These nutrients work cooperatively and will need at least two weeks to allow a child’s body to metabolize and absorb them effectively.

Gut health

When we talk about gut health, what we are really talking about is the busy hub of our microbiome: the microorganisms living in our intestines. The average person has approximately 300 to 500 different species of bacteria in their digestive tract and while some microorganisms are harmful to our health, many are extremely beneficial and even crucial to a healthy body. Since at least eighty percent of our body’s serotonin is made in our gut (and the remainder in our brain), a really good way of boosting gut health in children with ADHD is to incorporate probiotic-rich foods as well as a high-quality probiotic supplement. Watch for these signs of a digestive gridlock gathering in your child’s gut:

  • Poor diet with a strong tendency for refined carbohydrates and sugar

  • Stomach issues like gas, bloating, diarrhea, constipation, or heartburn

  • Allergy symptoms like itchy, watery eyes, runny nose, inflammation, or wheezing

  • Skin irritations such as rashes or eczema

  • Unintentional weight changes

  • Food intolerances

  • Unpredictable emotions such as anger or anxiety

  • Sleep disturbances or insomnia

If you notice any of the above, consult with your health provider about starting a high-quality probiotic supplement and try offering some high-octane probiotic nourishment like kefir, kimchi, and bone broth.

Nutritional roadblocks

Artificial colouring

ADHD symptoms like inattention and hyperactivity can be exacerbated by artificial chemical food dyes and have also been shown to produce ADHD-like symptoms in children who don’t actually have an ADHD diagnosis. These are added to processed foods, drinks, and condiments to “improve” the appearance but their disclosure is not required on nutritional labeling, so it’s often difficult to know if an item contains one or more of them. Many commercial foods that figure prominently in a child’s diet—such as orange juice and orange-coloured cheese, canned fruit, and even oatmeal!—frequently do.

Additives and preservatives

Unfortunately, additives and preservatives have a similar impact on ADHD as artificial food dyes and colourings do. While they don’t cause ADHD, they can increase hyperactivity in children. Figuring out whether a food item contains any preservatives can be tricky so look for words you can’t pronounce, such as “butylated hydroxyanisole”. Alternatively, if you see an acronym (for example BHP) and you don’t know what it stands for, then you probably shouldn’t be eating it. “Convenience foods” are really just “food-like substances” and are especially prone to having preservatives pumped into them so that they can live for months, or years, on a shelf. Avoid additives and instead choose foods that are fresh and perishable.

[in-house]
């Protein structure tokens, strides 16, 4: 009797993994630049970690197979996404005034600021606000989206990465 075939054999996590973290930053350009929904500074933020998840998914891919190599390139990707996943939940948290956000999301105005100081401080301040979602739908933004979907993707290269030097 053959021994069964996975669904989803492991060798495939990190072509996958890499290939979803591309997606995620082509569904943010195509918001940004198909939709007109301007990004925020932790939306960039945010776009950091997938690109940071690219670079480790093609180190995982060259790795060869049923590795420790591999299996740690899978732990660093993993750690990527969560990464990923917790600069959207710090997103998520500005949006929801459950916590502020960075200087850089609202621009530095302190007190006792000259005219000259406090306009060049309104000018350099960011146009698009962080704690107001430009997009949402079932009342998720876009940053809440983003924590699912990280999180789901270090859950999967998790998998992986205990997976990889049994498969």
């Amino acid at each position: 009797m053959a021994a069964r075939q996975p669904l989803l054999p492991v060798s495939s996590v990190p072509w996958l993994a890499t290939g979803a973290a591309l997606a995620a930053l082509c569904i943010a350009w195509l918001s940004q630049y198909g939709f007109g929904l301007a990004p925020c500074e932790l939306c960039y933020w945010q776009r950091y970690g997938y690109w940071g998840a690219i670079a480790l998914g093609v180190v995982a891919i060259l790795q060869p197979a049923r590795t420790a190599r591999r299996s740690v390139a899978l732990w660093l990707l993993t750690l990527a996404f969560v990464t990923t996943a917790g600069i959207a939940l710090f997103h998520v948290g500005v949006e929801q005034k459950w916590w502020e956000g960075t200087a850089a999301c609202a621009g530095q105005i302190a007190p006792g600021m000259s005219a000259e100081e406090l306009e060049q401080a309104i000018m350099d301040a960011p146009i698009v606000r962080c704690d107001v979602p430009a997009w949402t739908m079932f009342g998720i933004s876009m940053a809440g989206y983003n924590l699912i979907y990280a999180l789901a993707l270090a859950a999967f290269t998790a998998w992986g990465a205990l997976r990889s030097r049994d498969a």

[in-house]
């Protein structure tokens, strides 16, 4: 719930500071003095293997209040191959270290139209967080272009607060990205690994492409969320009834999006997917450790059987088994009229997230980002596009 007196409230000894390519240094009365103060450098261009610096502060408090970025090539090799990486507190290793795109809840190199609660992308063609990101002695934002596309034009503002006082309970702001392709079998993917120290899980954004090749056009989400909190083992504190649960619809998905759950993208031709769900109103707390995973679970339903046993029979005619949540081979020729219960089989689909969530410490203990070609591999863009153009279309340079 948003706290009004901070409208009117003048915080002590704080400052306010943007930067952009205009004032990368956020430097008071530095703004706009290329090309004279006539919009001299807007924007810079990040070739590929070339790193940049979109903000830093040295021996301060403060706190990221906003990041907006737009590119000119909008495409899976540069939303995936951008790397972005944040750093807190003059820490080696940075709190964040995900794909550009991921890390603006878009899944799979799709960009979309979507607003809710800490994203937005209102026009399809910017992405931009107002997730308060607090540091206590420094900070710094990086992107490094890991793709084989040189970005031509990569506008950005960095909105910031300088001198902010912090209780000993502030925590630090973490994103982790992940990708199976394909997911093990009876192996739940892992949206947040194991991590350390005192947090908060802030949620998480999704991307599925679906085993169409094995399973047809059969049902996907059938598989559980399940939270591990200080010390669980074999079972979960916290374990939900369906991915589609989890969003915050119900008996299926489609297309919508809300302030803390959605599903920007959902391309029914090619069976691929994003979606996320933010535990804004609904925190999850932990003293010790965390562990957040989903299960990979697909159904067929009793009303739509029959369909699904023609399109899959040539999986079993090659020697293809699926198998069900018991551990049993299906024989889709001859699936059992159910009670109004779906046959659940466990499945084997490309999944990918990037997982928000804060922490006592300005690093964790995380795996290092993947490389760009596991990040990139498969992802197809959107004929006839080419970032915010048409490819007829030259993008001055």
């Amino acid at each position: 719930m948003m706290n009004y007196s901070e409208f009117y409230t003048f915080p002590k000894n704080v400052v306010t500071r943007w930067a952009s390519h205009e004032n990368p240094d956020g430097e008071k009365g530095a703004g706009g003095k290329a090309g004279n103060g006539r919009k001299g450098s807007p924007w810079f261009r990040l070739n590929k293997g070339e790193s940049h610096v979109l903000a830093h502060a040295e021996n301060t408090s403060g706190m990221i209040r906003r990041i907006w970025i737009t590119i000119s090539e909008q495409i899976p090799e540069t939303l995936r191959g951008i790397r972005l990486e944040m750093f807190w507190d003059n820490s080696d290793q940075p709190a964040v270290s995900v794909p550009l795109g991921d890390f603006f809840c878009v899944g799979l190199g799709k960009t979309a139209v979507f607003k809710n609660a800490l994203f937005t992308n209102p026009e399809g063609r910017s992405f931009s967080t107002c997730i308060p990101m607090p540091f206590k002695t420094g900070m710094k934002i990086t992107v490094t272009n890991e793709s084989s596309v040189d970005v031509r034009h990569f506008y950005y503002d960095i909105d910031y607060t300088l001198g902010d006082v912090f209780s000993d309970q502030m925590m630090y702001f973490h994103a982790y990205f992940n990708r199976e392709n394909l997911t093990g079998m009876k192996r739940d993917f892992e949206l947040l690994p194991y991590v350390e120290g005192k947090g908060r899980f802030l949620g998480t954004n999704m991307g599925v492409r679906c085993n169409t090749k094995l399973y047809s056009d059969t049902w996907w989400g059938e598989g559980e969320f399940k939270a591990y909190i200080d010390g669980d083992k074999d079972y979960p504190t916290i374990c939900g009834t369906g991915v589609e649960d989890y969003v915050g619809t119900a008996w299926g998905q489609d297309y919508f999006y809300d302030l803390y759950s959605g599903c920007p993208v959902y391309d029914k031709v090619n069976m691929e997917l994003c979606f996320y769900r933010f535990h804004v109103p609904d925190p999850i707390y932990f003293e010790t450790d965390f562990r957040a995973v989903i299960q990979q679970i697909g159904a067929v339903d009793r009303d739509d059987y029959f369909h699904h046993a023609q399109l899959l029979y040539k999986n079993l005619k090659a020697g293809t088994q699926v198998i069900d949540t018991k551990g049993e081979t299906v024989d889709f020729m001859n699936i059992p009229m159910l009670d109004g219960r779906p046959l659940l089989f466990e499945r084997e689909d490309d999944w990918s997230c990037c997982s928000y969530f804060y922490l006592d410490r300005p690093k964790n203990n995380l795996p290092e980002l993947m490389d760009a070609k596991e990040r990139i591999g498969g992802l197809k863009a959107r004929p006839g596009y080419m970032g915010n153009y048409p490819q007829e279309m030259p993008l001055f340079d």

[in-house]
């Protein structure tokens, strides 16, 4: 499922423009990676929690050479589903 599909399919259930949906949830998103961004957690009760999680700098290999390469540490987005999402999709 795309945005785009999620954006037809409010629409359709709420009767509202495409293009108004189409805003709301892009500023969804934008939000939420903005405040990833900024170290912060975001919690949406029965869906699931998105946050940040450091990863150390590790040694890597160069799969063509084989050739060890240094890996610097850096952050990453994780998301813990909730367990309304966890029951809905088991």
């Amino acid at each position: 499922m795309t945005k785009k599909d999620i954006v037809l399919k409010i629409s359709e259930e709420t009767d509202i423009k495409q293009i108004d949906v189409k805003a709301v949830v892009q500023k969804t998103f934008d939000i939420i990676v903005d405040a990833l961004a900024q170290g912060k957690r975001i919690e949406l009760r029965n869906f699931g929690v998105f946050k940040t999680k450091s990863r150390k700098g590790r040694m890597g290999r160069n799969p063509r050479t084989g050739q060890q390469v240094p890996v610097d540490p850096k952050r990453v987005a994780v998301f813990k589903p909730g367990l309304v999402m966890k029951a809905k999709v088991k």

Regular carbohydrates like white bread, white rice, and conventional pasta quickly metabolize into glucose and can cause a “spike and crash” that leads to anger and irritability. Complex carbohydrates pack more nutrients and fibre and digest more slowly. You can start adjusting your child’s diet by mixing white rice with brown rice to gradually introduce brown rice, and then eventually substitute rice entirely for staples like cauliflower “rice” or quinoa. Pasta can be replaced by spiralized zucchini or spaghetti squash. Before swapping to whole grain bread, try a lighter whole wheat then move on to other types of grains.

Opt for a High Protein / Low Carbohydrate Diet

A carb-laden diet is a recipe for disaster as it causes blood sugar fluctuations that lead to poor mood, brain fog, and inattention. In contrast, a diet high in protein-rich foods helps to prevent surges in blood sugar and helps the body produce the neurotransmitters necessary for attention, learning, and self-control. A focus on limiting carbohydrates and increasing protein is a more mindful and well-balanced way of eating. A good rule of thumb is to remember: garbage in equals garbage out. Everything you put into your body will react in a certain way, either positively or negatively, so the fewer nutrient dense foods you consume, the higher the risk of diabetes, kidney disease, heart disease, obesity and, of course, mental wellness issues including increased ADHD symptomatology.